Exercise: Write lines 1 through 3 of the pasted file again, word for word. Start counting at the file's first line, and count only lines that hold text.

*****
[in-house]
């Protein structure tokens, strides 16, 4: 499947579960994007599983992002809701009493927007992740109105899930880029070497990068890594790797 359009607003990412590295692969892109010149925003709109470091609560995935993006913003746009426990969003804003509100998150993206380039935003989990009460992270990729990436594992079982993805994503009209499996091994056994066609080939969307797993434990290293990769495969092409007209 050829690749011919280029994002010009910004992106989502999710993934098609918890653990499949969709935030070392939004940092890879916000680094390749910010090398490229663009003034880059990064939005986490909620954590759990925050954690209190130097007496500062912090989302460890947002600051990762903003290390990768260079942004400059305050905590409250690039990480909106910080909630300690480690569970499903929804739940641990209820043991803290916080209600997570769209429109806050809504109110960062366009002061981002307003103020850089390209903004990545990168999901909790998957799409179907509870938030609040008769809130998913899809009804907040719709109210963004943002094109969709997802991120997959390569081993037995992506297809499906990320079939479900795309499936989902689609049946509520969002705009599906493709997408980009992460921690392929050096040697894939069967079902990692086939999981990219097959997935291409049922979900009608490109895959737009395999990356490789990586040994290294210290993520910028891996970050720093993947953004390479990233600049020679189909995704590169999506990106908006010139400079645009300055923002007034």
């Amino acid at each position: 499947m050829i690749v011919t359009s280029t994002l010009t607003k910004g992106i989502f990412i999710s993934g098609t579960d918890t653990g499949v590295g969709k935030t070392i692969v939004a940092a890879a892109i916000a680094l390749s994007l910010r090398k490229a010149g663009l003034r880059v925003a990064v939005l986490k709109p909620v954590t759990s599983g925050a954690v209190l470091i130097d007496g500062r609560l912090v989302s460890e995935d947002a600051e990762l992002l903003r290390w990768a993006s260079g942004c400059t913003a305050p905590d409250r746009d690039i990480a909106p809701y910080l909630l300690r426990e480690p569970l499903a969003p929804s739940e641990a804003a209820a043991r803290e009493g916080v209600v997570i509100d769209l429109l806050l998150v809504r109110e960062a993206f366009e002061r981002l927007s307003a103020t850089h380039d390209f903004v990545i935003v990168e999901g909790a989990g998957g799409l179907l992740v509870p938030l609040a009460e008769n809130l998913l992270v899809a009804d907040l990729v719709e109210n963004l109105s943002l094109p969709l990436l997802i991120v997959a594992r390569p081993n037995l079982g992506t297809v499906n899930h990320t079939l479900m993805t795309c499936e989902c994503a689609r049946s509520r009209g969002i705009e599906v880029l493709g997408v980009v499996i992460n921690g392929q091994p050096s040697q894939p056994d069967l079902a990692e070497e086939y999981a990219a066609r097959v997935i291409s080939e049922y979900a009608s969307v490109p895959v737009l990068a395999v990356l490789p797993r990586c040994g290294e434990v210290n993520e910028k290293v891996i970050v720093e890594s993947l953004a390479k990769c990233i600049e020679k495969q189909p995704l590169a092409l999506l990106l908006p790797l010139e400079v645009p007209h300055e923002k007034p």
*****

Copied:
[in-house]
């Protein structure tokens, strides 16, 4: 499947579960994007599983992002809701009493927007992740109105899930880029070497990068890594790797 359009607003990412590295692969892109010149925003709109470091609560995935993006913003746009426990969003804003509100998150993206380039935003989990009460992270990729990436594992079982993805994503009209499996091994056994066609080939969307797993434990290293990769495969092409007209 050829690749011919280029994002010009910004992106989502999710993934098609918890653990499949969709935030070392939004940092890879916000680094390749910010090398490229663009003034880059990064939005986490909620954590759990925050954690209190130097007496500062912090989302460890947002600051990762903003290390990768260079942004400059305050905590409250690039990480909106910080909630300690480690569970499903929804739940641990209820043991803290916080209600997570769209429109806050809504109110960062366009002061981002307003103020850089390209903004990545990168999901909790998957799409179907509870938030609040008769809130998913899809009804907040719709109210963004943002094109969709997802991120997959390569081993037995992506297809499906990320079939479900795309499936989902689609049946509520969002705009599906493709997408980009992460921690392929050096040697894939069967079902990692086939999981990219097959997935291409049922979900009608490109895959737009395999990356490789990586040994290294210290993520910028891996970050720093993947953004390479990233600049020679189909995704590169999506990106908006010139400079645009300055923002007034």
């Amino acid at each position: 499947m050829i690749v011919t359009s280029t994002l010009t607003k910004g992106i989502f990412i999710s993934g098609t579960d918890t653990g499949v590295g969709k935030t070392i692969v939004a940092a890879a892109i916000a680094l390749s994007l910010r090398k490229a010149g663009l003034r880059v925003a990064v939005l986490k709109p909620v954590t759990s599983g925050a954690v209190l470091i130097d007496g500062r609560l912090v989302s460890e995935d947002a600051e990762l992002l903003r290390w990768a993006s260079g942004c400059t913003a305050p905590d409250r746009d690039i990480a909106p809701y910080l909630l300690r426990e480690p569970l499903a969003p929804s739940e641990a804003a209820a043991r803290e009493g916080v209600v997570i509100d769209l429109l806050l998150v809504r109110e960062a993206f366009e002061r981002l927007s307003a103020t850089h380039d390209f903004v990545i935003v990168e999901g909790a989990g998957g799409l179907l992740v509870p938030l609040a009460e008769n809130l998913l992270v899809a009804d907040l990729v719709e109210n963004l109105s943002l094109p969709l990436l997802i991120v997959a594992r390569p081993n037995l079982g992506t297809v499906n899930h990320t079939l479900m993805t795309c499936e989902c994503a689609r049946s509520r009209g969002i705009e599906v880029l493709g997408v980009v499996i992460n921690g392929q091994p050096s040697q894939p056994d069967l079902a990692e070497e086939y999981a990219a066609r097959v997935i291409s080939e049922y979900a009608s969307v490109p895959v737009l990068a395999v990356l490789p797993r990586c040994g290294e434990v210290n993520e910028k290293v891996i970050v720093e890594s993947l953004a390479k990769c990233i600049e020679k495969q189909p995704l590169a092409l999506l990106l908006p790797l010139e400079v645009p007209h300055e923002k007034p």